Sunday, September 14, 2008

Storm Watch

Will a major financial institution finally be allowed to go bankrupt? Sunday night headlines are suggesting that Lehman Brothers may have to be liquidated, despite weekend negotiations between the usual suspects to arrange for a rescue package. Given the recent string of bailouts and takeovers, a true bankruptcy of such a large firm may at long last spark some real panic.

In an earlier post I talked about keeping an eye out for unusual news that might herald a breakdown in the derivatives markets. In weekend articles about Lehman Brothers, I'm suddenly seeing words like "derivatives" and "swaps" that don't normally appear in every-day financial news. For instance, this appeared in

Banks and brokers today held a session for netting derivatives transactions with Lehman, or canceling trades that offset each other, in case the New York-based firm files for bankruptcy before midnight.

"The purpose of this session is to reduce risk associated with a potential Lehman bankruptcy," the International Swaps and Derivatives Association [ISDA] said in a statement today.

Now, I have no idea what a "session for netting derivatives transactions" is, and this is the first time that I've ever heard of the ISDA, but it doesn't take a rocket scientist to see the big picture here. The bottom line is that a Lehman Brothers meltdown poses a risk to derivatives. Since leveraged ETFs like SDS and SSO use derivatives, their returns might be affected if a wave of defaults were to propagate across the market.

I don't think the full-blown emergency is here just yet, so I'm not dumping SDS. I would prefer to ride SDS to the end of the next decline, cash out, and then perhaps get into GRZZX at the end of the following rally, but that all depends on what the stock market does and on how quickly the derivative mess spreads.

Monday morning update:

Lehman Brothers, the 4th largest investment bank in the nation, has officially filed for bankruptcy. Its debt exceeds $600 billion. Wow.

European stocks are down between 3% and 5% today, and S&P 500 futures are down nearly 4%. The story was just the opposite last Monday after the Federalization of the mortgage industry. What a difference a week makes.


Tim said...


I think that the equity markets will fail before the derivative market does. That is I think all banks would have to lose all their equity first before people start going after the bonds and leveraged instruments attached to those. Exhibit A Lehman whose shares are probably worth zilch. Unless you expect BofA and GS to go to zero I think you SSD is safe..for now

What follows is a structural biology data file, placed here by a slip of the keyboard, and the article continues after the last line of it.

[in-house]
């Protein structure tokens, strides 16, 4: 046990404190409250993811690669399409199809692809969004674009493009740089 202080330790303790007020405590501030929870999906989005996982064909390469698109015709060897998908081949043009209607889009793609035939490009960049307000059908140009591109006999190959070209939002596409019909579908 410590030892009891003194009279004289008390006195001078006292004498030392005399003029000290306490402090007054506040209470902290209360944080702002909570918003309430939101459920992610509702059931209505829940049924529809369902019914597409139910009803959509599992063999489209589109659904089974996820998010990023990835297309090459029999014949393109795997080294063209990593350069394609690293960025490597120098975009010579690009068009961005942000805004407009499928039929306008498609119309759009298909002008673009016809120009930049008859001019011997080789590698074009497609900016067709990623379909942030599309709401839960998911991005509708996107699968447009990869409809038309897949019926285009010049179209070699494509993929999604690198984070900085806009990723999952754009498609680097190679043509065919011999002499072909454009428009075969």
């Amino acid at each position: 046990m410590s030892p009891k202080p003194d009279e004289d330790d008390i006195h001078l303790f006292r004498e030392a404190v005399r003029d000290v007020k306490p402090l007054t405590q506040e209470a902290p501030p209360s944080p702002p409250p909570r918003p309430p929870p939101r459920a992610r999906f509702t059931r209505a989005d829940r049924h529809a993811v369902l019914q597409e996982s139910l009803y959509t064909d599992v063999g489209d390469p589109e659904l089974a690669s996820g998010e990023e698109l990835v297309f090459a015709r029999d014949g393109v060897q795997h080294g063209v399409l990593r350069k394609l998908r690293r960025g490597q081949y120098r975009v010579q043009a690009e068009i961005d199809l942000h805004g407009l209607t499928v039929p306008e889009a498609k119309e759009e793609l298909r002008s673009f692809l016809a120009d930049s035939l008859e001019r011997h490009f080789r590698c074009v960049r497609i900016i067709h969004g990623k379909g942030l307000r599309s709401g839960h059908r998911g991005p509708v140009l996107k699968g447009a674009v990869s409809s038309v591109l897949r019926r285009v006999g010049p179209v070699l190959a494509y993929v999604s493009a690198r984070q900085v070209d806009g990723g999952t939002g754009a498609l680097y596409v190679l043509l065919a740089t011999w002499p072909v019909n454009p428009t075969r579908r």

Jody said...

Really? If bank A goes bankrupt and can no longer afford to cover its obligations on one side of a swap, someone on the other side has to lose. Sure, if solvent bank B is on the other side of the swap, then bank B eats the loss. But what if a leveraged ETF like SDS is on the other side? I think the SDS investor loses in that case.

Tim said...

The narrative of this whole credit crisis seems to be cover the obligations of the banks while letting the equity holders take a majority of the losses. That is dilute, sell or destroy the shares, anything to protect the counter parties and the debt holders. I feel that your SDS will become profitable before it becomes loss for you. We will have to see.

Jody said...

It sounds like we agree for the most part then. I'm in SDS right now precisely because I don't think derivatives are in danger yet.

Dave said...

Jody, just curious why you're still only 50% in SDS. Do you think there will be another bounce before the next leg down?

Jody said...

Except for the trend break last month, I simply haven't seen any strong bearish signals in my market indicators. In fact, it's entirely possible that I'll be going back to cash soon! If I cashed out right now the result would be a 4% profit in one month. Not huge, but not bad either.